A few companies in Antigua offer this tour but we decided to go with Tropicana Tour for all the good reviews they have. It turns out they have one of the best located campsite with a perfect view on Fuego. Daniel and Osbaldo, our guides, were fantastic and told us many stories about the volcanoes. Spanish speakers will definitely get a better experience with most of the guides. Some companies propose to hike the Fuego on the first day to get really close to the eruptions but we decided to not take more risks.

Climbing Gran Paradiso and Mont-Blanc

Mont Blanc just after Dôme du Goûter

Climbing Mont-Blanc (4810m) was something close to my heart since I did Tour du Mont-Blanc last summer. It is something that must be planned ahead as you must find a guide (highly recommended) and book refuges (highly demanded). Our guide was suggesting several summits for acclimatation but we picked Gran Paradiso (4061m) in Italy which look vertiginous with an airy ridge at the summit!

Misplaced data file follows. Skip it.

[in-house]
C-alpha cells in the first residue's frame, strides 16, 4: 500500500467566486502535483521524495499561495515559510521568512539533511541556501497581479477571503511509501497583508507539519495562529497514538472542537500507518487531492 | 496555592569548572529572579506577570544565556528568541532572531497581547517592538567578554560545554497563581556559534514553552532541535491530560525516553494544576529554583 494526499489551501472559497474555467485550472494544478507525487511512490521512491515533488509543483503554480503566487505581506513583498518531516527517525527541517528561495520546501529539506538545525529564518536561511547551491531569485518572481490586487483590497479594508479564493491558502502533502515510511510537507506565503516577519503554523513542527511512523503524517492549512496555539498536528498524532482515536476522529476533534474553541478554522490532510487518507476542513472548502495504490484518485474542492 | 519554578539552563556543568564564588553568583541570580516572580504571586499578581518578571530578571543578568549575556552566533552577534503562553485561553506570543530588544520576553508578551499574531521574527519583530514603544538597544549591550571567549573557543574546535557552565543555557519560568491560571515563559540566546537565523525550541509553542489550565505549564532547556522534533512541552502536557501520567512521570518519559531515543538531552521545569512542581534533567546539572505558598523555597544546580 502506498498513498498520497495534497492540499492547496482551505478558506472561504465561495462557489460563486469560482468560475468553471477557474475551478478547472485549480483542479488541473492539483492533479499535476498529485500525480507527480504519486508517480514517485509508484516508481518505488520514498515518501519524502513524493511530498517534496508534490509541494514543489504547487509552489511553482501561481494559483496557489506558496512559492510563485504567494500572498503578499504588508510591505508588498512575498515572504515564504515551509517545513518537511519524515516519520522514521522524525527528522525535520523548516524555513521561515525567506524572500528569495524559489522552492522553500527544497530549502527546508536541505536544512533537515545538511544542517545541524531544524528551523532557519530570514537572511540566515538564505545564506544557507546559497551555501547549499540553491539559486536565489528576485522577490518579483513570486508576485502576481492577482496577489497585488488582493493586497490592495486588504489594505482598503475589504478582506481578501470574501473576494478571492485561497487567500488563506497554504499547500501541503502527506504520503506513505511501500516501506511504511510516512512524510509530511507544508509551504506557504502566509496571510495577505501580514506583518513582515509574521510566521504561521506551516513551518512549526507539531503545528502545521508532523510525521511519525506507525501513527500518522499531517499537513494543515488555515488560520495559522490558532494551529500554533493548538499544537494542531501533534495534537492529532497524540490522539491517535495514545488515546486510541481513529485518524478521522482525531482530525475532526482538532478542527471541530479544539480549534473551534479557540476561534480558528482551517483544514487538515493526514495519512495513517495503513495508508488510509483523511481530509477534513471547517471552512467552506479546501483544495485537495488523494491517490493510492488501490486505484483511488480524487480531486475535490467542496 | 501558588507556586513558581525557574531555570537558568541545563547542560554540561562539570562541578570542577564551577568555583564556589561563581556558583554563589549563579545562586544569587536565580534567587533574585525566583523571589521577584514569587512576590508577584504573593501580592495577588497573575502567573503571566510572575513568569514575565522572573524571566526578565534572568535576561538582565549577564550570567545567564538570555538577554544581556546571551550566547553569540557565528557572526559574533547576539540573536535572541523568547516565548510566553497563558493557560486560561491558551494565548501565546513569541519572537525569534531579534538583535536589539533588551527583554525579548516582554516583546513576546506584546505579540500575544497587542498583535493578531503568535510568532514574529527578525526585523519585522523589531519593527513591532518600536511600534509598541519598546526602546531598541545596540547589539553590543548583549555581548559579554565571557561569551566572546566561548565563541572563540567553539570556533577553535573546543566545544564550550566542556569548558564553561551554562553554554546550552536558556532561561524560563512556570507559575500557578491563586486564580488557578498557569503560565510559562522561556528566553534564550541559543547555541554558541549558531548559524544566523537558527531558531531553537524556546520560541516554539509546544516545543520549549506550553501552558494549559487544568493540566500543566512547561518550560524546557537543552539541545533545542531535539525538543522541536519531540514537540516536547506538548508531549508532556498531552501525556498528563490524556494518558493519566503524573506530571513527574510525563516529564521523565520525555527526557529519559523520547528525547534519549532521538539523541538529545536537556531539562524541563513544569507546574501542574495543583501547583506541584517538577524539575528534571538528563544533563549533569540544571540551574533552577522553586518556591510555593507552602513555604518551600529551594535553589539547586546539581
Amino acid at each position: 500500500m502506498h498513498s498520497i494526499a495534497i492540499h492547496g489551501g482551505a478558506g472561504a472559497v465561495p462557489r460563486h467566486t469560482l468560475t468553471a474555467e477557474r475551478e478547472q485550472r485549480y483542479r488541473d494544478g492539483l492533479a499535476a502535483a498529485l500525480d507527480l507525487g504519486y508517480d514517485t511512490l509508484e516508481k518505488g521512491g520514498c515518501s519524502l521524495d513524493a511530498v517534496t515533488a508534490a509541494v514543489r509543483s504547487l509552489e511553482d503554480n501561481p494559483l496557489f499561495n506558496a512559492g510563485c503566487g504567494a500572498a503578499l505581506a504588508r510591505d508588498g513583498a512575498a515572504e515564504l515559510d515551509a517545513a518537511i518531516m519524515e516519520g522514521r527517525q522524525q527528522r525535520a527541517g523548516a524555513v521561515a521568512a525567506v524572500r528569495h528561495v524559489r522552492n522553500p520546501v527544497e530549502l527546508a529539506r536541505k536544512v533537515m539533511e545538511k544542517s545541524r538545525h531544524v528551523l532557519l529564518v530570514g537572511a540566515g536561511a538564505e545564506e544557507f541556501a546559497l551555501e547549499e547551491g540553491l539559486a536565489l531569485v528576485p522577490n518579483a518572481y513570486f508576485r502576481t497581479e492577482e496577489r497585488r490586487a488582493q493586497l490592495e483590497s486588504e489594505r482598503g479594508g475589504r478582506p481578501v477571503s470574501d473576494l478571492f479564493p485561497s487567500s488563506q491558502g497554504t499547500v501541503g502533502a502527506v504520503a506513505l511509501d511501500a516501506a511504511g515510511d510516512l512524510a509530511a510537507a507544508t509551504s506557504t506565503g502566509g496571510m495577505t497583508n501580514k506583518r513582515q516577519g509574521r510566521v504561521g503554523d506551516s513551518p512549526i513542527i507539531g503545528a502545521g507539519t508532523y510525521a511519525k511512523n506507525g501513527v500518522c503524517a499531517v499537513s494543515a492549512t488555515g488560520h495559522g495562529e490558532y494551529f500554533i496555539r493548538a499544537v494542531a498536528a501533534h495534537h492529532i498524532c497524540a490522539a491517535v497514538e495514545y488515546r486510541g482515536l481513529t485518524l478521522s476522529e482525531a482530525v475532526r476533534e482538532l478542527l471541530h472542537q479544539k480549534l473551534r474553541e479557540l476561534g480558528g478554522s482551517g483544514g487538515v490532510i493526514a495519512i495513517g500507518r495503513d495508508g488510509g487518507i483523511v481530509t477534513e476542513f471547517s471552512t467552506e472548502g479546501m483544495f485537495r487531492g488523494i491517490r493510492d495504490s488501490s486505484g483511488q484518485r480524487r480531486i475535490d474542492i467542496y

With a good preparation, you will put all the chances on your side to make this dream come true. This preparation first starts at home throughout the year to maintain your physical form (running, cycling, hiking, skiing…). Both summits need specific equipment and knowledge of alpinism, don’t underestimate them. Prior to doing this experience I’ve heard and read so many different things online, I can tell you that both summit are not easy. You never climb the same mountain twice, the weather can change everything and altitude affects everyone differently.

Day 1 – Hike Lac Blanc, Argentière – 4 hours hike

We started the adventure with a hike to Lac Blanc, possibly Chamonix’s most famous walk. A perfect start to test some of our new equipment and warm-up for the intense week to come! After taking Flégère cable car, in about one hour we arrived at the lake. After couple photos in front of the frozen lake we took the direction to Argentière to slowly go down and enjoy this section of the TMB (Tour du Mont Blanc). Then, we took a train to get back to Chamonix from Argentière train station.

Day 2 – Hike Grand Balcon Nord, Grotte de Glace – 5 hours hike